Update 6:01 p.m.:
Egyptians in Michigan are disappointed by the news that President Hosni Mubarak plans to remain in office until elections in September.
Ola Elsaid is a doctor who lives in Rochester, north of Detroit. She stayed home from work today to watch the developments in Cairo.
Elsaid says Mubarak’s announcement was like “a slap in the face,” and she’s worried about the reaction it could produce:
"So we’re afraid that everybody’s going to revolt even more. We see the reaction from our families. I was speaking to my cousin, he’s already dressed and going down to the street to join the demonstration. And we’re just worried about the bloodshed that might ensue in Egypt right now."
Elsaid says she wants to see the U.S. government support the push for democracy in Egypt.
Update 4:39 p.m.:
We're waiting to hear the reaction from local Arab Americans to Egyptian president Hosni Mubarak's decision not to resign. The New York Times filed this report from Cairo:
President Hosni Mubarak told the Egyptian people Thursday that he would delegate more authority to his vice president, Omar Suleiman, but that he would not resign his post, contradicting earlier reports that he would step aside and surprising hundreds of thousands of demonstrators gathered to hail his departure from the political scene.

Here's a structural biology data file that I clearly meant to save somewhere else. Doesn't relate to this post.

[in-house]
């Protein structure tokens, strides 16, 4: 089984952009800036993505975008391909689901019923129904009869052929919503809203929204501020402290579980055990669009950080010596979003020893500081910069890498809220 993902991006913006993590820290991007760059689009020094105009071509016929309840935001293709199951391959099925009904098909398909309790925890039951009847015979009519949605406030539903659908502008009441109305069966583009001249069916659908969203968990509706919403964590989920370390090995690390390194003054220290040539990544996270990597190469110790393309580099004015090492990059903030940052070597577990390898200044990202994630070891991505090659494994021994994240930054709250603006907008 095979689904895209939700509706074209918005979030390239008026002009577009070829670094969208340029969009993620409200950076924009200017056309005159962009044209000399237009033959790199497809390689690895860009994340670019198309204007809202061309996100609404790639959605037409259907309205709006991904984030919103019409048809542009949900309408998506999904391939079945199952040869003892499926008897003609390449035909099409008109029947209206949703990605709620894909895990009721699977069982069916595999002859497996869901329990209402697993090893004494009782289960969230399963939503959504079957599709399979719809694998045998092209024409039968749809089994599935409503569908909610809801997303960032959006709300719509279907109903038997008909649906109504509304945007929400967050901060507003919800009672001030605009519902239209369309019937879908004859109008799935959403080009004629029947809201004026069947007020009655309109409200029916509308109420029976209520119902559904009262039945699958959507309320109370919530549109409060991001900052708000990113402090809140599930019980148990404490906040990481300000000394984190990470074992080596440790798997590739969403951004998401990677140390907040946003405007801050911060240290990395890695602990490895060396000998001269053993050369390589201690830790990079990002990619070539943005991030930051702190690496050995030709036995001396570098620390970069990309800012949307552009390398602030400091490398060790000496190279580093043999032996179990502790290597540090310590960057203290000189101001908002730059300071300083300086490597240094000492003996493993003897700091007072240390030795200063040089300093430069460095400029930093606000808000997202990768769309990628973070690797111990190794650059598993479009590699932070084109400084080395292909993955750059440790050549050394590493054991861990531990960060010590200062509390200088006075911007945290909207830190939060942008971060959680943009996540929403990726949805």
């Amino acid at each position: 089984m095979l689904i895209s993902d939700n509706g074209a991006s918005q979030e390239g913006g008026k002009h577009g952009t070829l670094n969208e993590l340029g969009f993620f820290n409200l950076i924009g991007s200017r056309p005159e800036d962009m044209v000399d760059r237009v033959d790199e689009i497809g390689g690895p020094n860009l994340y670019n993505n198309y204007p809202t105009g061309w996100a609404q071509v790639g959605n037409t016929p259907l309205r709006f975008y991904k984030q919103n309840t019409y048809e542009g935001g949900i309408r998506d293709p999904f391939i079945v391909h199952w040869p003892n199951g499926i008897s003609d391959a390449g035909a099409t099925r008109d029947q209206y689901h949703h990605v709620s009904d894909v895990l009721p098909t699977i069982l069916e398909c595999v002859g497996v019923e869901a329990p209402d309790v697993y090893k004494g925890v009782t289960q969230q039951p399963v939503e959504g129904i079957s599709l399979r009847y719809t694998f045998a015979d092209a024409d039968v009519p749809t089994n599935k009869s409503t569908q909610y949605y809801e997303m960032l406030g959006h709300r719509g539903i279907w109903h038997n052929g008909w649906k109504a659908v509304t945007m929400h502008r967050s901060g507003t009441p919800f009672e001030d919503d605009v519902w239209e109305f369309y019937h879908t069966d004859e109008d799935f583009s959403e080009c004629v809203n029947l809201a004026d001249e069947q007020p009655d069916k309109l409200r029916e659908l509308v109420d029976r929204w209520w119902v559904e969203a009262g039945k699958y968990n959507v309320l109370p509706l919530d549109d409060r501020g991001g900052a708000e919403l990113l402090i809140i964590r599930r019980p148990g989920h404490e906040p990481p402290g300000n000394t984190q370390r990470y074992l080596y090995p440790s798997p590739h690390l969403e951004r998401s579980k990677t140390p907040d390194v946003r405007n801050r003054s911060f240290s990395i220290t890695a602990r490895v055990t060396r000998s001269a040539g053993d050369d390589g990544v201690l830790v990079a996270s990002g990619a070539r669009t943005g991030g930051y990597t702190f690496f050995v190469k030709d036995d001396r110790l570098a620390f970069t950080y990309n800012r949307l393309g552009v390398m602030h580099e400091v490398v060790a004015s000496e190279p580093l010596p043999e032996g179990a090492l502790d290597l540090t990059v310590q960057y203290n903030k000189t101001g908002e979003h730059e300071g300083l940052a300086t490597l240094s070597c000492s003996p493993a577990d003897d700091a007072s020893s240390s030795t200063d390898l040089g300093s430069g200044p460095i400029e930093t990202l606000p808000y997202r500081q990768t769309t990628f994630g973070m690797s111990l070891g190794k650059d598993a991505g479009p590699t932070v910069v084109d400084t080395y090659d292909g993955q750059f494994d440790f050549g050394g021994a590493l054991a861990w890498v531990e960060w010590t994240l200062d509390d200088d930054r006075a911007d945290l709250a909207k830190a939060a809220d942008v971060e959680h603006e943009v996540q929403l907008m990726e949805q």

In a nationally televised address following a tumultuous day of political rumors and conflicting reports, Mr. Mubarak said he would “admit mistakes” and honor the sacrifices of young people killed in the three-week uprising, but that he would continue to “shoulder my responsibilities” until September, and did not give a firm indication that he would cede political power.
Even as Mr. Mubarak spoke, angry chants were shouted from huge crowds in Cairo who had anticipated his resignation but were instead confronted with a plea from the president to support continued rule by him and his chosen aides. People waved their shoes in defiance, considered an insulting gesture in the Arab world.